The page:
A lonely orphan named Sophie (voiced by Amanda Root) is suddenly snatched from her bed in the terrible confines of the Clonkers Home for Girls by a mysterious giant figure late at night. It takes her far away from this place and to seemingly another world, where other giants apparently exist, ones that are not quite as nice and friendly as this one. She is stolen away to the giant’s little nook in the side of a mountain, where he introduces himself as The Big Friendly Giant. He explains that not only is he different from the rest because he’s pleasant, but that he has no intention of eating humans like the others. Thank goodness for that.

The two become fast friends. Being the inquisitive little girl that she is, Sophie wants to know what he was doing in her town late that night. As it turns out, the B.F.G. is a dream-weaver of sorts, as his job is to catch dreams in a spectacular place known as Dream Country and then to travel back to our world and blow them into the imaginations of sleeping children all throughout the night using a trumpet-like device. He bottles the dreams and stores them in his home until he decides where he’s going to take each one. Sophie is at first reluctant to believe that this is real, until the B.F.G. takes her there himself.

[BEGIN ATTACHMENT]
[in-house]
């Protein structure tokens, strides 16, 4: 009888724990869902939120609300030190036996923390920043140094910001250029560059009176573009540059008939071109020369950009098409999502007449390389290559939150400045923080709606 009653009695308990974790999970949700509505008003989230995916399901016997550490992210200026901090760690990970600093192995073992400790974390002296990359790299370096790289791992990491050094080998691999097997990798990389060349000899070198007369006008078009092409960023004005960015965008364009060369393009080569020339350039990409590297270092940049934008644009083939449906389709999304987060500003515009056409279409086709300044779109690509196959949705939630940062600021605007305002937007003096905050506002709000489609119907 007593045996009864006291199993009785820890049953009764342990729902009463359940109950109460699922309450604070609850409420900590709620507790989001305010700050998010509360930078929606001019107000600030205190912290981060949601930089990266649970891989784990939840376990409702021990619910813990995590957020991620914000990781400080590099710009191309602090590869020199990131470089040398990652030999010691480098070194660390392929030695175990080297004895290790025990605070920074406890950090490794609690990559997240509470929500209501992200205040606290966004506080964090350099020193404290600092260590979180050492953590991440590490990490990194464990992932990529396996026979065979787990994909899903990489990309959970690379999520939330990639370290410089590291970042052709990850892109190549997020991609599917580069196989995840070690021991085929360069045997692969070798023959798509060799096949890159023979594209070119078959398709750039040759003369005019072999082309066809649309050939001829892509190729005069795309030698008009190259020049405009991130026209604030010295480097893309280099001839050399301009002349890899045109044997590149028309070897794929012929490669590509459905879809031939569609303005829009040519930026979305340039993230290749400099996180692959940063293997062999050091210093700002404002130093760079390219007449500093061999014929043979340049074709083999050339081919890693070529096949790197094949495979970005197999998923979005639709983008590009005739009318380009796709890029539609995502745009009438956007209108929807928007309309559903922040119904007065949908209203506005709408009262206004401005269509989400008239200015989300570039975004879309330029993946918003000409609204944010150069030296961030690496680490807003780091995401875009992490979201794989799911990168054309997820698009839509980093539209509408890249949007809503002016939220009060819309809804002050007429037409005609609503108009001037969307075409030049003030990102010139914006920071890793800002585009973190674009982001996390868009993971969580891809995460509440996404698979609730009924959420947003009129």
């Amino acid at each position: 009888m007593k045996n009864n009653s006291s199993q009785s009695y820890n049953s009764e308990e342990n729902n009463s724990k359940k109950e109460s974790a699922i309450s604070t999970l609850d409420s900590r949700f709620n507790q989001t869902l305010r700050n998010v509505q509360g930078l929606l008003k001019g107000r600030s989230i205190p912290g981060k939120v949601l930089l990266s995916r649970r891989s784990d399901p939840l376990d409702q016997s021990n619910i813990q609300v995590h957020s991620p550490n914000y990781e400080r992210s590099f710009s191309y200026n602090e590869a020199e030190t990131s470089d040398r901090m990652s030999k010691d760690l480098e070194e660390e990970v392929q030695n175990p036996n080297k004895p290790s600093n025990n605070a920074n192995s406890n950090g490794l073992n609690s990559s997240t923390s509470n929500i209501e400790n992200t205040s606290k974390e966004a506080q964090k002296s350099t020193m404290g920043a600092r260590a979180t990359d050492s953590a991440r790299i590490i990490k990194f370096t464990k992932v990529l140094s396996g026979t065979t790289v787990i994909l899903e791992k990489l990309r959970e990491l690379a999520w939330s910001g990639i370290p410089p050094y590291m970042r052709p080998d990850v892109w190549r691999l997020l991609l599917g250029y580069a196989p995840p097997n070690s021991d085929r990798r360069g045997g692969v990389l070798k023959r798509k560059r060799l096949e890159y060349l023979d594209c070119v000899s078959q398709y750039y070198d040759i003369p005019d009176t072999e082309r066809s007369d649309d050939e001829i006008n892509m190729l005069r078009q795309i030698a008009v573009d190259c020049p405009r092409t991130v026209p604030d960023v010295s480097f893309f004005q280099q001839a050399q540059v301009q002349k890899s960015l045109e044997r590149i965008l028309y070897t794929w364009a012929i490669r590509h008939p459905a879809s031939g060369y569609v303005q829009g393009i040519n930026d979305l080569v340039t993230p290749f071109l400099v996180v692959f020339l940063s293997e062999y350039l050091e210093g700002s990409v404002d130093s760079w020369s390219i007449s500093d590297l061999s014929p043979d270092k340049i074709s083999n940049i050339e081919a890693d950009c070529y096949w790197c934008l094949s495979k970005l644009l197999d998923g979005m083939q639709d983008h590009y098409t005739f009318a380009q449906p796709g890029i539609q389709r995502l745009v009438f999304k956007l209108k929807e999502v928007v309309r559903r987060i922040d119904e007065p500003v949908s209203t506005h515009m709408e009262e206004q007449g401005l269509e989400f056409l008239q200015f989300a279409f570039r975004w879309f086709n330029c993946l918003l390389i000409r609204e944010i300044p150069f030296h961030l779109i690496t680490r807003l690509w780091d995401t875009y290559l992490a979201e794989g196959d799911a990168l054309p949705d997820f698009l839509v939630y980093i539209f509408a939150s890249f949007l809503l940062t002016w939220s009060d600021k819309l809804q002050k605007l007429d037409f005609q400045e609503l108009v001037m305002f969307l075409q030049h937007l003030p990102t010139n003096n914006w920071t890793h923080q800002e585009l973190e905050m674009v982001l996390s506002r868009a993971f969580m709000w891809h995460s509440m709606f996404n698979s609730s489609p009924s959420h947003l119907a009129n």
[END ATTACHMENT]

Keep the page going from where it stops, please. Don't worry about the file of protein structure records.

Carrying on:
It’s not long, however, before one of the evil giants senses that there is a human in the area. This being a Roald Dahl adaptation, these beasts have some really odd names: there’s the Butcher Boy, the Fleshlumpeater, the Manhugger, the Childchewer, the Meatdripper, the Gizzardgulper, the Maidmasher, the Bloodbottler and, of course, who can forget the Bonecruncher. It is he, the Bonecruncher, who stumbles upon the B.F.G.’s lair one night and trashes his place in his search for this child but the friendly giant insists there’s no one there and that he is just talking to himself.

The thing with beasts, you see, is that they like to sleep all day and scour the land by night, looking for children to gorge themselves on. The B.F.G. wants nothing to do with them, and actively avoids going near them. With the help of this young girl, maybe the B.F.G. can become brave enough to find a way to rid the land permanently of these vicious creatures. Indeed, that is just what they do together.